Recently a PhD student of the TTÜ Chemistry and Gene Technology study programme Andre Koit defended his doctoral thesis “Malignant Transformation Causes Rearrangement of Energy Metabolism in Colorectal and Breast Cancers”.
Cancer poses an increasing burden for the Western world healthcare systems in particular due to ageing society, lifestyle choices and environmental problems. A similar situation is also true for Estonia where deaths due to malignancies are on the second place after deaths caused by cardiovascular diseases.
The supervisor of the doctoral thesis, Research Professor at National Institute of Chemical Physics and Biophysics Tuuli Käämbre says, “Malignant tumours can be curable if diagnosed in early stages and for that reason many screening programs have been initiated also in Estonia for early detection of breast, colorectal and cervical cancers. Screening programs are sometimes associated with certain problems (such as overdiagnosis), however, in Estonia an even greater problem is caused by people who decide not to participate in the screening programs.“
So far cancer has been considered to be in particular a genetic disease, but it has become increasingly evident that there are numerous changes to metabolism that cannot be usually attributed to genetic causes. Even though changes in glucose metabolism were first described more than a century ago, still many controversies exist, which in turn indicates the need for further research.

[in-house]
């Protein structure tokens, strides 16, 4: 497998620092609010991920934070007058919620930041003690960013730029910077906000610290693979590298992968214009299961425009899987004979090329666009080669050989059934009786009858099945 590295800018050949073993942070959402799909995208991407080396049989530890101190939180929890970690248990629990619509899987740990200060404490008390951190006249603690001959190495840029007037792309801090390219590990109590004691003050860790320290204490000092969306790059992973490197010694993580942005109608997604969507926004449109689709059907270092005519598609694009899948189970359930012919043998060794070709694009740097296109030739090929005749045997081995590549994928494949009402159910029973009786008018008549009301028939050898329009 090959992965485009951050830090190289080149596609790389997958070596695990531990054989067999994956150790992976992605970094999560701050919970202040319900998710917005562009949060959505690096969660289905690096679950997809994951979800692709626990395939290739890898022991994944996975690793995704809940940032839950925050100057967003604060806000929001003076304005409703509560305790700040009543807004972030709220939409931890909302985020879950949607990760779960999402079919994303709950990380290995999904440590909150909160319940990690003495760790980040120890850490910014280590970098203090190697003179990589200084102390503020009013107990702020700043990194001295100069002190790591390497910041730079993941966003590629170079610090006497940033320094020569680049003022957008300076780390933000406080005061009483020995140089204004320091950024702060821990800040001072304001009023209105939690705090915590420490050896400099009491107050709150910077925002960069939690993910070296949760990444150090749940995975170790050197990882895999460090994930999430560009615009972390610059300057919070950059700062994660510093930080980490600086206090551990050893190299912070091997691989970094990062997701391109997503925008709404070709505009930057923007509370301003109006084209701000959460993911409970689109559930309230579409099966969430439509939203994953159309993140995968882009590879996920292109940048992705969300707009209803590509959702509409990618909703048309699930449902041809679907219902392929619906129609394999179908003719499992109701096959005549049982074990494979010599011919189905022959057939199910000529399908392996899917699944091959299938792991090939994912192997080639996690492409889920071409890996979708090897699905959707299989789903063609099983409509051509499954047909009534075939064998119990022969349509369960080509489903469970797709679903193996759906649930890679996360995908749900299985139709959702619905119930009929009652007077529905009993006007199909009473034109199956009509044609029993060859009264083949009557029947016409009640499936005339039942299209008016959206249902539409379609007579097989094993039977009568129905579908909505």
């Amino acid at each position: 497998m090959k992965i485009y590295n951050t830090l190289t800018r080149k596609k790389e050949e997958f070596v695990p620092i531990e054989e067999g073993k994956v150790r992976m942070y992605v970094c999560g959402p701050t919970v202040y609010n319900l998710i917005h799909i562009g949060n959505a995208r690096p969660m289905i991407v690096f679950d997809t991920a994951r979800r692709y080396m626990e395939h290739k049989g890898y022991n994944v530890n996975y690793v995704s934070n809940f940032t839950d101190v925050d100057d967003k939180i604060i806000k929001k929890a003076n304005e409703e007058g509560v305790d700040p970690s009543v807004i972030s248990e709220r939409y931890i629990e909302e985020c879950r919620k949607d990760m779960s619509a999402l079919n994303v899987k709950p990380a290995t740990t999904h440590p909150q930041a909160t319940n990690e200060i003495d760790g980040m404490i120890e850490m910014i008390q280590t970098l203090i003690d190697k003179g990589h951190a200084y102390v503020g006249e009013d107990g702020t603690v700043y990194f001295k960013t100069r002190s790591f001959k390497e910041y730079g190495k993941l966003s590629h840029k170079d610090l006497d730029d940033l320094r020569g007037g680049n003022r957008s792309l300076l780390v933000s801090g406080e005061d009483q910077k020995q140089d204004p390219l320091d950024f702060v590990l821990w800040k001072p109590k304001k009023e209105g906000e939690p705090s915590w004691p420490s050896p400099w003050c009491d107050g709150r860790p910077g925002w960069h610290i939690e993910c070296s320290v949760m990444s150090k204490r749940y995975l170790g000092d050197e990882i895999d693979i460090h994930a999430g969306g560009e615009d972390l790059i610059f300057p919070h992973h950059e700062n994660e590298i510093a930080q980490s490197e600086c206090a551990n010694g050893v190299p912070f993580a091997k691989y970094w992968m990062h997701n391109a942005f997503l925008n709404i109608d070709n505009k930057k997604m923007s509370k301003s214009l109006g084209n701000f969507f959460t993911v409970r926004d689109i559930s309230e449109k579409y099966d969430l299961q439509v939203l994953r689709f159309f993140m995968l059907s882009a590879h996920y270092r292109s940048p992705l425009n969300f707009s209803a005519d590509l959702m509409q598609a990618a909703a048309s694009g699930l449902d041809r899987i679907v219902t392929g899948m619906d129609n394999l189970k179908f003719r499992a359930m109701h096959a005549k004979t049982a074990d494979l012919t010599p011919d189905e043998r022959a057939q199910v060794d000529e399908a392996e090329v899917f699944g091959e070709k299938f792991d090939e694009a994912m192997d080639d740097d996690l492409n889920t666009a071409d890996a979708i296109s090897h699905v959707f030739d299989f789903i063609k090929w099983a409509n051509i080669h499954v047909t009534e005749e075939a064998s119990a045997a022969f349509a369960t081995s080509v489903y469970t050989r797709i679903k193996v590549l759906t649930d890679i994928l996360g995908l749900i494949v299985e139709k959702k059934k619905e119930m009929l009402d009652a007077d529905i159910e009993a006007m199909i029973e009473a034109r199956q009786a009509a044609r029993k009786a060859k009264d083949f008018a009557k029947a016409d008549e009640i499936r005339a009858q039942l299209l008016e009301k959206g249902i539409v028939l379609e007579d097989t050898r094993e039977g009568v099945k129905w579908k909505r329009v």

“In this doctoral thesis we used both human clinical material and cell cultures to describe and compare functional changes in oxidative phosphorylation in breast and colorectal cancers,” Tuuli Käämbre explains.
Relations between respiratory properties of breast cancer and the expected disease aggressiveness were examined by using human samples and relevant cell lines. Striking difference emerged as opposing relation between respiratory capacity and tumor agressivness in human breast cancer samples and in vitro cell lines indicating severe biological differences between these two sample types. This may imply the reasons why the underlying biology of cell cultures and human samples might often come to conflicting results and hinder translational research. Further analysis suggested presence of two populations of differently regulated mitochondria in human breast cancer samples – a result which was not found in colorectal cancer samples. In case of colorectal cancer it appeared, however, that the patients with rapid ATP (substance that supplies cells with energy) production had worse prognosis than the ones with low mitochondrial respiration rate. This illustrates that there can be different causes that lead to formation of cancer cells, which can ensure their homeostasis, i.e. the property to maintain a favourable environment for development.
Research Professor Tuuli Käämbre says, “The results of the thesis highlight the elevated need to run functional studies on biological samples as static methods widely used today might not be sufficient to describe the underlying biological processes, their activity and extent.”
Supervisors: Research Professor Tuuli Käämbre (National Institute of Chemical Physics and Biophysics) and Dr. Vahur Valvere (North Estonia Medical Centre).
Opponents: Dr. Eric Dufour (University of Tampere) and Researcher Maili Jakobson (University of Tartu).
The doctoral thesis has been published in the digital collection of TTÜ library: https://digi.lib.ttu.ee/i/?9349
Additional information: Research Professor at National Institute of Chemical Physics and Biophysics Tuuli Käämbre, email@example.com
Original post by Tallinn University of Technology